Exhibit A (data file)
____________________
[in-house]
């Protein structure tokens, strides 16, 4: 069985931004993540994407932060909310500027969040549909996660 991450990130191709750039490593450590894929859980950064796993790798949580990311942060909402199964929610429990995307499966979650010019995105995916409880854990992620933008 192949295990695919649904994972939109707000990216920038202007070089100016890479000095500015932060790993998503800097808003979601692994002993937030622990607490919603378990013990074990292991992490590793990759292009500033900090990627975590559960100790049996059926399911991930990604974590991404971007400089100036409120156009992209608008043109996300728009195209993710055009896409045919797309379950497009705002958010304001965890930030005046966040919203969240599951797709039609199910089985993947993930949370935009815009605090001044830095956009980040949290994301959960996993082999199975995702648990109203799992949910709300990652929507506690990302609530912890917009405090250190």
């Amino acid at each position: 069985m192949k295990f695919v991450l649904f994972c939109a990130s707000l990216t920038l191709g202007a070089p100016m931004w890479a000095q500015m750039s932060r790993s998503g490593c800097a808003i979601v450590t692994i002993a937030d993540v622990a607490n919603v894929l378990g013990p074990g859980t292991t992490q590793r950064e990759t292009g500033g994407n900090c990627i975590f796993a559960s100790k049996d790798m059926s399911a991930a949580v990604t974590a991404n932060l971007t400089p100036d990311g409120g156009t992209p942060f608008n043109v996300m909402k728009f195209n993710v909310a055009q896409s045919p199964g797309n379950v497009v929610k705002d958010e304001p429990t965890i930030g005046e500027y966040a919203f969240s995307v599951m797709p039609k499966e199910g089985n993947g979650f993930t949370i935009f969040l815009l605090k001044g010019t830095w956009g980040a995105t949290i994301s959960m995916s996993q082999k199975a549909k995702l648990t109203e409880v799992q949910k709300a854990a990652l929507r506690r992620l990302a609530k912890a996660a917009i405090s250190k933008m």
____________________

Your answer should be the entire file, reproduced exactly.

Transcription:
[in-house]
């Protein structure tokens, strides 16, 4: 069985931004993540994407932060909310500027969040549909996660 991450990130191709750039490593450590894929859980950064796993790798949580990311942060909402199964929610429990995307499966979650010019995105995916409880854990992620933008 192949295990695919649904994972939109707000990216920038202007070089100016890479000095500015932060790993998503800097808003979601692994002993937030622990607490919603378990013990074990292991992490590793990759292009500033900090990627975590559960100790049996059926399911991930990604974590991404971007400089100036409120156009992209608008043109996300728009195209993710055009896409045919797309379950497009705002958010304001965890930030005046966040919203969240599951797709039609199910089985993947993930949370935009815009605090001044830095956009980040949290994301959960996993082999199975995702648990109203799992949910709300990652929507506690990302609530912890917009405090250190």
């Amino acid at each position: 069985m192949k295990f695919v991450l649904f994972c939109a990130s707000l990216t920038l191709g202007a070089p100016m931004w890479a000095q500015m750039s932060r790993s998503g490593c800097a808003i979601v450590t692994i002993a937030d993540v622990a607490n919603v894929l378990g013990p074990g859980t292991t992490q590793r950064e990759t292009g500033g994407n900090c990627i975590f796993a559960s100790k049996d790798m059926s399911a991930a949580v990604t974590a991404n932060l971007t400089p100036d990311g409120g156009t992209p942060f608008n043109v996300m909402k728009f195209n993710v909310a055009q896409s045919p199964g797309n379950v497009v929610k705002d958010e304001p429990t965890i930030g005046e500027y966040a919203f969240s995307v599951m797709p039609k499966e199910g089985n993947g979650f993930t949370i935009f969040l815009l605090k001044g010019t830095w956009g980040a995105t949290i994301s959960m995916s996993q082999k199975a549909k995702l648990t109203e409880v799992q949910k709300a854990a990652l929507r506690r992620l990302a609530k912890a996660a917009i405090s250190k933008m």